Pakistan coughed up more than four billion dollars in repayment on account of foreign debts during the first nine months of the current fiscal year, though the amount was at least 18 percent less than what the country paid in the same period last year.
The State Bank of Pakistan (SBP) data showed on Tuesday that the country’s external debt servicing dropped 18.74 percent to $4.308 billion during the July-March period of 2015/16 compared with $5.302 billion in the corresponding period last year.
The repayment included principal, interest payment and rolled-over amount.
The country’s outstanding stock of external debt and liabilities (EDL), however, rose to $69.558 billion till March 31, up 11 percent when compared with the EDL of $62.73 billion in the corresponding period of the last year. The EDL-to-GDP ratio also increased to 24.6 percent from 23.3 percent a year ago.
A government official said till June 30 there is no more repayment on the foreign debts is in pipeline.
The Economic Survey 2015/16 said the government may face challenges in servicing its external debts in the days ahead.
Though the significant portion of the International Monetary Fund (IMF) loans has already been repaid, the increase in debt servicing over the medium-term would offset the cushion, said the survey paper.
Notably, the maturity of 10-year Eurobonds ($750 million) issued in 2006/07 is due in 2016/17. Moreover, the repayment of rescheduled Paris Club debt under the official development assistance will start from 2016/17. The repayment of the ongoing external fund facility of the IMF will begin in 2017/18. The 5-year Eurobond of one billion dollar issued in April 2014 will mature in 2018/19. The five-year Pakistan International Sukuk of another one billion dollar issued in November 2014 will mature in 2019/20.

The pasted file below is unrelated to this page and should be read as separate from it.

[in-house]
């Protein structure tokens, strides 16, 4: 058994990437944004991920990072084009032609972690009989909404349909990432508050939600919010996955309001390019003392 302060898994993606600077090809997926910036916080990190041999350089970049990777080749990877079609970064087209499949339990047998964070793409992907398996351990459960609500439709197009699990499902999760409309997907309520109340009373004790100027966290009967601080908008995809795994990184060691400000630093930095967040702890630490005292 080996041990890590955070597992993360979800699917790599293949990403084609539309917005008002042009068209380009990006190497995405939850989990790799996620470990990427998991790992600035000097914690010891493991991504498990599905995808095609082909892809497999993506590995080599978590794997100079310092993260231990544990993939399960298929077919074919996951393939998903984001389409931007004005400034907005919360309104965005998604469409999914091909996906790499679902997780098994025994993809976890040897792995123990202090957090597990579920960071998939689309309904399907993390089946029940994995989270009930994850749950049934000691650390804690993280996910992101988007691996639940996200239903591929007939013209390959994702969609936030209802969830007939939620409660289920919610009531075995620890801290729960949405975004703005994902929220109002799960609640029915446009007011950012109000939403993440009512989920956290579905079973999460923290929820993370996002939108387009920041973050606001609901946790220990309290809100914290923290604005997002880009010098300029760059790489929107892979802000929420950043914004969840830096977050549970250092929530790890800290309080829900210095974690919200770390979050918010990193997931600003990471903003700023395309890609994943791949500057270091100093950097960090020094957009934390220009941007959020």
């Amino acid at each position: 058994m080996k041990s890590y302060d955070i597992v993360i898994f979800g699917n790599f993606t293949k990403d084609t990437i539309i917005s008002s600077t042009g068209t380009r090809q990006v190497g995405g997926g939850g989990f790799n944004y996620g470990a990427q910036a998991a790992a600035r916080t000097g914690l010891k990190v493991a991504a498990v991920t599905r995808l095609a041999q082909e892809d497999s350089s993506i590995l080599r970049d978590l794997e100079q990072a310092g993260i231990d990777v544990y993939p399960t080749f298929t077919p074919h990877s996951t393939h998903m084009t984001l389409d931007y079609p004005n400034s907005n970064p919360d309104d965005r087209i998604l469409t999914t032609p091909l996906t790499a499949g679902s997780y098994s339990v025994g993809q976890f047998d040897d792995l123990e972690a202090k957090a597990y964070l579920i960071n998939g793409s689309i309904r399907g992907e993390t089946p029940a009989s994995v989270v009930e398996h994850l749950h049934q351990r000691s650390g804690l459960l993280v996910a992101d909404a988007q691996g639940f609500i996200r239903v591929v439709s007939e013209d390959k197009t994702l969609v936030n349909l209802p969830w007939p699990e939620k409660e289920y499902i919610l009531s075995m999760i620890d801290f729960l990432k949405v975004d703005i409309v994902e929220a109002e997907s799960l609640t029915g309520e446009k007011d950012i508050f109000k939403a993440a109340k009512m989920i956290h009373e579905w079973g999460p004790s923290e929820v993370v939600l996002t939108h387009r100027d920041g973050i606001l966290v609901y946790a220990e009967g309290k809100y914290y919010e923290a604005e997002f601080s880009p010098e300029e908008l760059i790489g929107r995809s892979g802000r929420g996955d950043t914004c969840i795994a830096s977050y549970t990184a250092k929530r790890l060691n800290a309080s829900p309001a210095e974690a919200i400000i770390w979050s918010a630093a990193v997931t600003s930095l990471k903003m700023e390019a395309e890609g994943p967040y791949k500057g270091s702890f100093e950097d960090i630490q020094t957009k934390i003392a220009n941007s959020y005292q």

The central bank’s data showed that public external debt servicing registered a decline of 25 percent to $4,475 million in the fiscal 2014/15. In the preceding fiscal year, this amount stood at $5,995 million. The decline was mainly due to lower repayments to the IMF, which actually increased in 2013/14.
Finance ministry’s officials said the EDL was dominated by the public and publically-guaranteed loans, mainly obtained from multilateral and bilateral donors, as on March 31. This accounted for around 73 percent share in the total debts. Borrowing from the IMF contributed eight percent to the EDL stocks, while the private sector’s debts held four percent share in the total EDL.